Other interesting placenames attached to the hill in the medieval Dindsenchas are Magh Dairbhreach and Druim Dairbhreach (‘Plain of the Oaks’ and ‘Ridge of the Oaks’), also on the east side of the hill.

All text © 2014 The Atlantic Religion, except where stated.

Sí People or Sea People?

The Aes Sídhe (Aos Sí) are the group that in Gaelic folkore are known as fairies. Their name translates to English as ‘People of Peace’ or ‘People of the Sid-Mounds’ depending upon our interpretation of Sídhe, for the word ‘Síd‘ and its variants are used in a number of ways in Gaelic literature and tradition:

The Tuatha Dé Danann live in the ‘Síd‘ mounds in Ireland’s legendary fairy bardic romance literature, for example at ‘Síd Nechtain’. The Hymn of Fiacc (6thC?) claimed that the Irish worshipped Sid, possibly suggesting a race of ?gods called ‘Sid’ or that the Irish worshipped actual mounds. Another hagiographic work from the Book of Armagh (Tírechán‘s Collecteana) describes the reaction of some aristocratic women visiting a holy well at Cruachan, where they meet Patrick and his party, and initially believe them to be

‘viros side aut deorum terrenorum aut fantasiam

This can read ‘Sídhe-men or gods of the earth or apparitions’ or ”Sídhe-men: either gods of the earth or apparitions” depending on how you interpret the Latin (aut … aut …). It is possible that the author was unsure of the definition of the terms…

17thC Irish Historian Ruaidhrí Ó Flaithbheartaigh (Roderic O’Flaherty) made this appraisal of the ‘fair folk’:

“The Irish called aerial spirits or phantoms sidhe, because they are seen to come out of pleasant hills, where the common people imagine they reside, which fictitious habitations are called by us Sidhe or Síodha. ”    (Trans. John O’Donovan)

His summation pretty much expresses the continuing Irish belief. However in the other Gaelic cultural and linguistic territories – the Isle of Man and Scotland – the usage of the term is often open to wider interpretation:

The Manx term ‘Shee’ is less commonly found in relation to geographical locations, although Manx fairy tales often involve visits to subterranean places just as in the Irish traditions. Manx fairies are more often found in wild, peaceful and out-of-the-way locations, suggesting the other Manx etymology of ‘Shee’ – peace – which also corresponds to the inverted state of active daily living.  The same goes for Scottish fairy places called Sithean, which can just as well be secluded places as they can be hillocks or ruins of prehistoric buildings. What the Irish would have called ‘Gentle’ places during the 19thC, frequented by ‘Gentry’ – all Anglo-Irish derivations of the Latin words Gens and Gentes, meaning ‘(a) people’ – generations.

A root-analysis of the words sharing the ‘sith-‘ or ‘sid-‘ prefix in the Irish language can be made by taking a quick look at the online version of the Electronic Dictionary of the Irish Language (‘eDiL’), and is quite revealing. For example:

síd (síodh/sídh/sídhe) – a fairy hill or mound:; wondrous, enchanting, charm-  ing, delightful; In pl. = áes síde supernatural beings, fairies:;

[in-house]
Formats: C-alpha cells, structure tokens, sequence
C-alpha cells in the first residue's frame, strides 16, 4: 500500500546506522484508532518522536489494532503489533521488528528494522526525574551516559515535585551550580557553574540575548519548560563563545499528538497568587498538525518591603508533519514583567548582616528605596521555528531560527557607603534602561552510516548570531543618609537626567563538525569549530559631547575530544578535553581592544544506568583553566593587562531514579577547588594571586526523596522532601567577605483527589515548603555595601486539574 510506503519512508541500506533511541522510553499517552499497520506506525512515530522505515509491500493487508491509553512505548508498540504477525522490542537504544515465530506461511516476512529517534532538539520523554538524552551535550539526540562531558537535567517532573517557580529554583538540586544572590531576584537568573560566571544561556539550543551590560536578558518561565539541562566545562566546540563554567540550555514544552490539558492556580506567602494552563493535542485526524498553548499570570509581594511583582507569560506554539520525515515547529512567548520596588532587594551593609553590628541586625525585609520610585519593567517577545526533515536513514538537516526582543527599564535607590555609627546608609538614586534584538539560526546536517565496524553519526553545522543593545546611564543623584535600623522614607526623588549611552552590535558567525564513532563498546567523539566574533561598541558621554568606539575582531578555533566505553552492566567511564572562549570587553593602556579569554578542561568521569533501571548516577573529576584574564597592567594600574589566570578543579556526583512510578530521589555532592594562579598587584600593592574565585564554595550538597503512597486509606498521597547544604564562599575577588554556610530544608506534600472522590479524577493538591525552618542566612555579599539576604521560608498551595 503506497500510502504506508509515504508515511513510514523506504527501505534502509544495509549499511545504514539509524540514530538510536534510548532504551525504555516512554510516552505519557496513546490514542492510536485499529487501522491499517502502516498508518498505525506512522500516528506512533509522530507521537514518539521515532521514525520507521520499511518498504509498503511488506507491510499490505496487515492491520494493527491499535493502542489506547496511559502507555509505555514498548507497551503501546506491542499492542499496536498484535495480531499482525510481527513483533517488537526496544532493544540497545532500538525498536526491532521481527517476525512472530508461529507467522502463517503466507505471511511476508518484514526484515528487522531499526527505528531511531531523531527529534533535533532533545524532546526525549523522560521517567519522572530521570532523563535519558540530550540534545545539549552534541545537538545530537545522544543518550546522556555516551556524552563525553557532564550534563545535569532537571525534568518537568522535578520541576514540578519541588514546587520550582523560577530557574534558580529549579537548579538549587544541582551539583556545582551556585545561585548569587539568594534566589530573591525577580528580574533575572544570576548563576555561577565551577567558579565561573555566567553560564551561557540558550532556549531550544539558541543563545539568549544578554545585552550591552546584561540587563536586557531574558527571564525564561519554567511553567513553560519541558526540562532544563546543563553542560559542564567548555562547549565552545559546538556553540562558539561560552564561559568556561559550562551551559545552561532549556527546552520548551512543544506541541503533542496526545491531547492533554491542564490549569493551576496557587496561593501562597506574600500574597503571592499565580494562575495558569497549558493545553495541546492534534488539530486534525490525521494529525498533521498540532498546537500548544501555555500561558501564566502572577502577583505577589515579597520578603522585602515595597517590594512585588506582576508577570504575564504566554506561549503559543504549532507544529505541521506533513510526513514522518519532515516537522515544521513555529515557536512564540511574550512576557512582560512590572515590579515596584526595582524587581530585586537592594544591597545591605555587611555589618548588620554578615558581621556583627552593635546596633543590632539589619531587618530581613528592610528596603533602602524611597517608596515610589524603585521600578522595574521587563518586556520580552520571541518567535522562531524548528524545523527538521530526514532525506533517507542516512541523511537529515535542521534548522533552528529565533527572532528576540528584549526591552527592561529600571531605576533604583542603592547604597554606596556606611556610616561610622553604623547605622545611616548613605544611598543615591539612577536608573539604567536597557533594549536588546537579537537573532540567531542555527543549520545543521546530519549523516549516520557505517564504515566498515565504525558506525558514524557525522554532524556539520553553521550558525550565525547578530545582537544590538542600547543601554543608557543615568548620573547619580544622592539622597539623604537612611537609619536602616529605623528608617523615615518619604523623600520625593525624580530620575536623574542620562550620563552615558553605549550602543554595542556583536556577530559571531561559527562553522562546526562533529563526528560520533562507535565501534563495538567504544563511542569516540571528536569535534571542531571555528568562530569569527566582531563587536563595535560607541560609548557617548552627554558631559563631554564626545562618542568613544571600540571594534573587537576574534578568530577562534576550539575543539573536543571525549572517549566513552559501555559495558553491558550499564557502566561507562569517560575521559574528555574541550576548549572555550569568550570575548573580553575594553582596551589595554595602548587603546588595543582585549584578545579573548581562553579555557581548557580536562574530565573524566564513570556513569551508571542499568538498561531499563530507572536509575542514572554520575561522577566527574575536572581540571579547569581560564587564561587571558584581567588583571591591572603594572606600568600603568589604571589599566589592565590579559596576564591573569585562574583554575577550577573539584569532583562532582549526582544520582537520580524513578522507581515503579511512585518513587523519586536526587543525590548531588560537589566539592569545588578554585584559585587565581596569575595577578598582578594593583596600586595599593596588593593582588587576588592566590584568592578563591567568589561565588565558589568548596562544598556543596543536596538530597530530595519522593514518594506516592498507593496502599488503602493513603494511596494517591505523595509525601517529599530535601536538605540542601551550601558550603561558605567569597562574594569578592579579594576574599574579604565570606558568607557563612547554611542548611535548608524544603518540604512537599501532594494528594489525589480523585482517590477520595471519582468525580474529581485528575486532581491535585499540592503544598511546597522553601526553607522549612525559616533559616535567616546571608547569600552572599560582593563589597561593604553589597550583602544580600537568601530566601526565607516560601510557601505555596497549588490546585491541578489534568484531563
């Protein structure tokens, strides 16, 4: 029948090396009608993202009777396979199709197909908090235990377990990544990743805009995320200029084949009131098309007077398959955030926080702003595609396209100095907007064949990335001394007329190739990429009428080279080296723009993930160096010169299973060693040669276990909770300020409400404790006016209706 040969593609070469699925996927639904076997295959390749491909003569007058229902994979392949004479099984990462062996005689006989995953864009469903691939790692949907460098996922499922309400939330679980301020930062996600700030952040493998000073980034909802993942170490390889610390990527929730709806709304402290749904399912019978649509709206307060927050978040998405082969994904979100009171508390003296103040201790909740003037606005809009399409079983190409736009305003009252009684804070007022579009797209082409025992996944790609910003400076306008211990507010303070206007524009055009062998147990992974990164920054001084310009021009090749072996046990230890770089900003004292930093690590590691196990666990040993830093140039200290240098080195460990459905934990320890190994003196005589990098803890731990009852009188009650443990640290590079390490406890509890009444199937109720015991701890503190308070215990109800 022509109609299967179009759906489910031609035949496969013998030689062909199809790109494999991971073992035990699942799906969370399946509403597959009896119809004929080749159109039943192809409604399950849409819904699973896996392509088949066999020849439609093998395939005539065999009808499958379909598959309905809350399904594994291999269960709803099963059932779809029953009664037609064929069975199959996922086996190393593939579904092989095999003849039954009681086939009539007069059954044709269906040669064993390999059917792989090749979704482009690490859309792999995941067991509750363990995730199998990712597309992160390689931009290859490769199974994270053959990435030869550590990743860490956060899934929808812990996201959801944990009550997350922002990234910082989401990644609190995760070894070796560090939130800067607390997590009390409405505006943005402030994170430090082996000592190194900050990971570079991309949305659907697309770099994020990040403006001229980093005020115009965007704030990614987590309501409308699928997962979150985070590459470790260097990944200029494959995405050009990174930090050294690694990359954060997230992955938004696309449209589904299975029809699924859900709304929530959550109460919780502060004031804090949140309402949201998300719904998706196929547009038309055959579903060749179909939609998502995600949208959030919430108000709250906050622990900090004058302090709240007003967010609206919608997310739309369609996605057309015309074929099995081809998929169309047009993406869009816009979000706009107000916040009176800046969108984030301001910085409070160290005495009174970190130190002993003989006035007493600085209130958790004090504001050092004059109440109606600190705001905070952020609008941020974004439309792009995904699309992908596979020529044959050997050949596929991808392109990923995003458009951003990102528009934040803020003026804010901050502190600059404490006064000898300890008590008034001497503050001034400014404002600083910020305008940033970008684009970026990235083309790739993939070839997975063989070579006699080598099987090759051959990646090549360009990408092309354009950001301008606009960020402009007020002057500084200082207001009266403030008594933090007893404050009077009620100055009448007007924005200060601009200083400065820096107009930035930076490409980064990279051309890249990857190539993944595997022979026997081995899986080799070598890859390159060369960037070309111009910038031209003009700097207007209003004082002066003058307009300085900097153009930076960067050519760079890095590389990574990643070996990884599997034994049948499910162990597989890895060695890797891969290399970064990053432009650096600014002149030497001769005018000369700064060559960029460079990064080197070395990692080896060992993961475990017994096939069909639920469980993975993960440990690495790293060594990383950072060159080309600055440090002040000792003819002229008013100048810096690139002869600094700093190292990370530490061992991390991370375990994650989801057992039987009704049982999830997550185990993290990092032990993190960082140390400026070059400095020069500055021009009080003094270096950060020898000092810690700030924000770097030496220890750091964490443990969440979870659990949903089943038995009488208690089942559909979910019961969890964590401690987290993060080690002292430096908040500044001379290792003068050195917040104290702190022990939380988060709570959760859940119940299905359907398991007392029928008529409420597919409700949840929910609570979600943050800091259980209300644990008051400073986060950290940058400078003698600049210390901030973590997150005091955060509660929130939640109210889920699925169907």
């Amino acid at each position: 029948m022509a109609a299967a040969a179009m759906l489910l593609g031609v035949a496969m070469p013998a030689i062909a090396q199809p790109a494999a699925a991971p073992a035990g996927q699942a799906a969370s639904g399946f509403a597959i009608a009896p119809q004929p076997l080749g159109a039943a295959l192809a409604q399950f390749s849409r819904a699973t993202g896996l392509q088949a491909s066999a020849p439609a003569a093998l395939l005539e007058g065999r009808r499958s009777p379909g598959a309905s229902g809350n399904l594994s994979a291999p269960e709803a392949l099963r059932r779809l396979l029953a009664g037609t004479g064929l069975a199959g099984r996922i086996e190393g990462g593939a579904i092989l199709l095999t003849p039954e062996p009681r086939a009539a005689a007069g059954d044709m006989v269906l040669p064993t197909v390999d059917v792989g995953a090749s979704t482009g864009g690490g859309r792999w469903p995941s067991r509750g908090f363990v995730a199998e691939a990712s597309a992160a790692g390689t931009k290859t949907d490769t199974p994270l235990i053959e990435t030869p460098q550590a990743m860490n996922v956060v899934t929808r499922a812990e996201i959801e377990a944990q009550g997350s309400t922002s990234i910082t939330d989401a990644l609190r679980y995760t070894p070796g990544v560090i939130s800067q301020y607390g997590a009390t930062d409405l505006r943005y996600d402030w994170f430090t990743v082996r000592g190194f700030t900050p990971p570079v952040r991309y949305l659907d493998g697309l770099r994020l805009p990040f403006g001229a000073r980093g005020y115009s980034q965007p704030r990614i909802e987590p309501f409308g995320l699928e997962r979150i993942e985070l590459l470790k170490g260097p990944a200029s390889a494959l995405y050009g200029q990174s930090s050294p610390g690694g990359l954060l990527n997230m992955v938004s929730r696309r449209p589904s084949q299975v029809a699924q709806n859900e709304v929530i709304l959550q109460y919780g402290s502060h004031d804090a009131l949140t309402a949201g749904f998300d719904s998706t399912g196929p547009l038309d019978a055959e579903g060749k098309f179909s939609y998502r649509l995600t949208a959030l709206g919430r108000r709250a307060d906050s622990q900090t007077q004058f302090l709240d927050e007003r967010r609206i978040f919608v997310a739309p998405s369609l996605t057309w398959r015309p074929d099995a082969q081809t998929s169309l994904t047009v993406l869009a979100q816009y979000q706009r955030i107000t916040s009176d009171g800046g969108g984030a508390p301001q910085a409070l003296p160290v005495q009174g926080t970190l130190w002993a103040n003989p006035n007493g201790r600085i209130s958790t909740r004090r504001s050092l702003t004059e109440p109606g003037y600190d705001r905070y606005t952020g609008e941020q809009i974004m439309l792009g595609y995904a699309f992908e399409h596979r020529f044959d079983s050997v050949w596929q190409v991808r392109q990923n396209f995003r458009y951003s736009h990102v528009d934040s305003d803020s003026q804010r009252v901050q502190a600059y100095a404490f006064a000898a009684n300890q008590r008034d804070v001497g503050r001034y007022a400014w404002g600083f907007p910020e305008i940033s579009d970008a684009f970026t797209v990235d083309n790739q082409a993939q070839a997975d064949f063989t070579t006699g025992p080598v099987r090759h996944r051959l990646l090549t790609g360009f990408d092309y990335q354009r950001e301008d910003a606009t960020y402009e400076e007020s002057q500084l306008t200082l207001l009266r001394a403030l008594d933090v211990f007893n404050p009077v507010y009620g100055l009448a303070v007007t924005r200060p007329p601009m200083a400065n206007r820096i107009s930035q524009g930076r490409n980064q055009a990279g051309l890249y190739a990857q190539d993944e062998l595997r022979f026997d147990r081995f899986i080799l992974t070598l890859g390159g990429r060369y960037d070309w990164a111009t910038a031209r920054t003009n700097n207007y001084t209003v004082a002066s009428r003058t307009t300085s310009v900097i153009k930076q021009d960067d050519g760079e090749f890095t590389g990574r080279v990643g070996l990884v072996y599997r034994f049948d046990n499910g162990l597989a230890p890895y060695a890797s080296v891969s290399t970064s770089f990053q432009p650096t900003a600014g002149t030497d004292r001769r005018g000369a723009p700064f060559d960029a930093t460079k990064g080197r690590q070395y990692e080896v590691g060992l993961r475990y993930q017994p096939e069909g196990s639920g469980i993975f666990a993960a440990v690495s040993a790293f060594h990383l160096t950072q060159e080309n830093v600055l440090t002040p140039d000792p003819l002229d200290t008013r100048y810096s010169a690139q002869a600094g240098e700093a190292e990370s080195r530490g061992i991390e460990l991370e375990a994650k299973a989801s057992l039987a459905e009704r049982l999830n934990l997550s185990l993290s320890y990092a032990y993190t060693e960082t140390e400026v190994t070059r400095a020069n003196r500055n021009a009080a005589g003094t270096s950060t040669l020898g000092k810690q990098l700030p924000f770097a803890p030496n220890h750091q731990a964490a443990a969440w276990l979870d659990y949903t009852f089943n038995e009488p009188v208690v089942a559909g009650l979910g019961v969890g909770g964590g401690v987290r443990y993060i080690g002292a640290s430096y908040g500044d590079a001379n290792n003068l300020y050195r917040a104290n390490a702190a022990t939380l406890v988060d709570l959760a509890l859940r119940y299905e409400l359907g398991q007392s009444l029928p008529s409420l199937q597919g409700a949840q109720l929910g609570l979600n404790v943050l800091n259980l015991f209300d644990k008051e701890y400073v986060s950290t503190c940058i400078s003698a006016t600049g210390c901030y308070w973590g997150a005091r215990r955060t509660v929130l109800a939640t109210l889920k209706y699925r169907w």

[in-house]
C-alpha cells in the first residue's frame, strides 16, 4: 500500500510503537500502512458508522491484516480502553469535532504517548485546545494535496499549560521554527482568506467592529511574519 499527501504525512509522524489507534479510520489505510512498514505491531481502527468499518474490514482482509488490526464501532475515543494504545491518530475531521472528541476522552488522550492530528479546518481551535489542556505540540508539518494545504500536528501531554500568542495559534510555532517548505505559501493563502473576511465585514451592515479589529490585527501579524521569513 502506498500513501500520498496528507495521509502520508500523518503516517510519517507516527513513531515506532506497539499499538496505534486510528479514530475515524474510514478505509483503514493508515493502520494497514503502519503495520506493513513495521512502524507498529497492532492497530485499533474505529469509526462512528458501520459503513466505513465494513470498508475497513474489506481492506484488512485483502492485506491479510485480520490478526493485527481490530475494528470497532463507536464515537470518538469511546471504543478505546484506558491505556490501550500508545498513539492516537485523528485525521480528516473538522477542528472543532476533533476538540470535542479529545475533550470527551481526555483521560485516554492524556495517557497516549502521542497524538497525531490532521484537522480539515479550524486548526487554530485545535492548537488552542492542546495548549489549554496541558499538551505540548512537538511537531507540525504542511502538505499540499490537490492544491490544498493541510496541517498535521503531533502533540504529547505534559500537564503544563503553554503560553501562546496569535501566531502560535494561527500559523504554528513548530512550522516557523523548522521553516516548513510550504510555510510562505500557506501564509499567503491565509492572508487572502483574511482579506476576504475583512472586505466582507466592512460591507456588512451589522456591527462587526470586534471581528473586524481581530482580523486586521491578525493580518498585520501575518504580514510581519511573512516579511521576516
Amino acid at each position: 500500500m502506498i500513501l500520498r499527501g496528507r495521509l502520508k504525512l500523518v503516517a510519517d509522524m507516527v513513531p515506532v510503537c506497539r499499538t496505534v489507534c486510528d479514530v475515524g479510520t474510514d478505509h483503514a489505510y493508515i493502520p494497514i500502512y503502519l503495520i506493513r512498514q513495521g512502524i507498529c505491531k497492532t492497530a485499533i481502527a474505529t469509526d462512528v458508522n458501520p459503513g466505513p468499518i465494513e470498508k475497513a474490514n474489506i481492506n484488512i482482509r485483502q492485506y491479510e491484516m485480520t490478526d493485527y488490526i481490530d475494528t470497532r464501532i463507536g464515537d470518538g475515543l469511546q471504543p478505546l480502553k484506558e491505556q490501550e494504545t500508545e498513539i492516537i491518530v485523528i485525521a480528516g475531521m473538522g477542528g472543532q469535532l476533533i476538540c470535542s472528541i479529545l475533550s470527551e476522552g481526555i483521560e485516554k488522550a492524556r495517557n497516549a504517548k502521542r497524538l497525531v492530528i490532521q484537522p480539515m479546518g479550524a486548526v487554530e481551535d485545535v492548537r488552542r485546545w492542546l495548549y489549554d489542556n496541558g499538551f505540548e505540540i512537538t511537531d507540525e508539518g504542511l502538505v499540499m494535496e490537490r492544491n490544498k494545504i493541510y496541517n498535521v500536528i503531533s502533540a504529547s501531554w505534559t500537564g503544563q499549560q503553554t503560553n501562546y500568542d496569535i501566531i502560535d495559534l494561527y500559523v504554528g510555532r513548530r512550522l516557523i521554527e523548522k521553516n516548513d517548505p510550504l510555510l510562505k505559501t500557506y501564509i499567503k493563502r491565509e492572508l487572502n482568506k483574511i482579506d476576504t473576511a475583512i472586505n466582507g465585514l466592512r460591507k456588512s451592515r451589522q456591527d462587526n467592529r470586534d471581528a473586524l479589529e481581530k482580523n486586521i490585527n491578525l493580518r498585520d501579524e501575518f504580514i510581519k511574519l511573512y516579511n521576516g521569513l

síd/sidi – peace, goodwill, peaceableness;  a state of peace;  a period  of peace, a truce;

sith- (prefix) – long;

síthcháin – peace, a state of peace, a compact  of peace; atonement

sithe/sithi; – permanence (?), lastingness (?);

sithithir/sithir – ‘as long  as’;

Of further interest is how eDiL deals with the term ‘Side’ and its variants:

side (sided/sith/sidi)– a blast or gust (of wind); rush, violent onset, swoop (of a bird), spring (of an  animal); Examples given include the usage: sidhe gaoíthe which folklorists believe means ‘fairy wind’.

The intuitive meaning here for me is that all of these words are related to a common root – one of ‘onset’ or ‘springing up’ and ‘persistence’ which fit with the idea of fairies as the ANCESTORS.

Tírechán, in his collected accounts of Patrick, uses the term ‘Viros side’ to describe what some women think the saint and his companions are when they see them at the spring (fontem) known as Clebach. He does not use ‘Gens side’ or similar but explicitly comments upon their masculine sex. Why?

The first clue lies in the location: Cruachan Hill (‘Cruachan Bri Eile’), probably the Hill of Croghan in Co.Offaly,  bordering the Bog of Allen – a location with some interesting legends and archaeology suggesting it was once a significant place in the pagan Otherworld belief system. The second clue lies in what the women are doing – visiting a spring well. Water was seen as a ‘bridge’ to the fairy world – its reflective qualities suggesting the inverted ‘other’ state. Just as in all of the traditional fairy tales of boy-meets-girl – a woman would expect the síd people she met to be masculine in form, hence ‘Viros Side’

The connection with water and the otherworld is a very strong one in ancient Atlantic European mythology. To the Gaels, the otherworld was sometimes conceived as an island west of the great sea. It might seem frivolous at this point to mention the allusion in the title of this post to a similarity between the Gaelic word síd and the English ‘Sea‘ (from Old English ). However, this equation may not be as fanciful as it at first sounds…

The Germanic word ‘see‘ and its variants is very old, and in its original sense it appears to have referred to any standing body of water. The holy lake in which Tacitus (Germania) tells us ‘Nerthus‘ was bathed in her/his chariot before its attendant slaves were drowned there would represent a ‘sea’ by the old definition. Drowning in pools was almost certainly the fate of the high status Iron Age male bog-body retrieved in 2003 from the Bog of Allen, near to where the girls met those reluctant christian ‘viros side’. Given the importance of raths (often with moats) and crannogs in fairy mythology, it is perhaps worth considering if there is a connection between , síd and ‘sea’…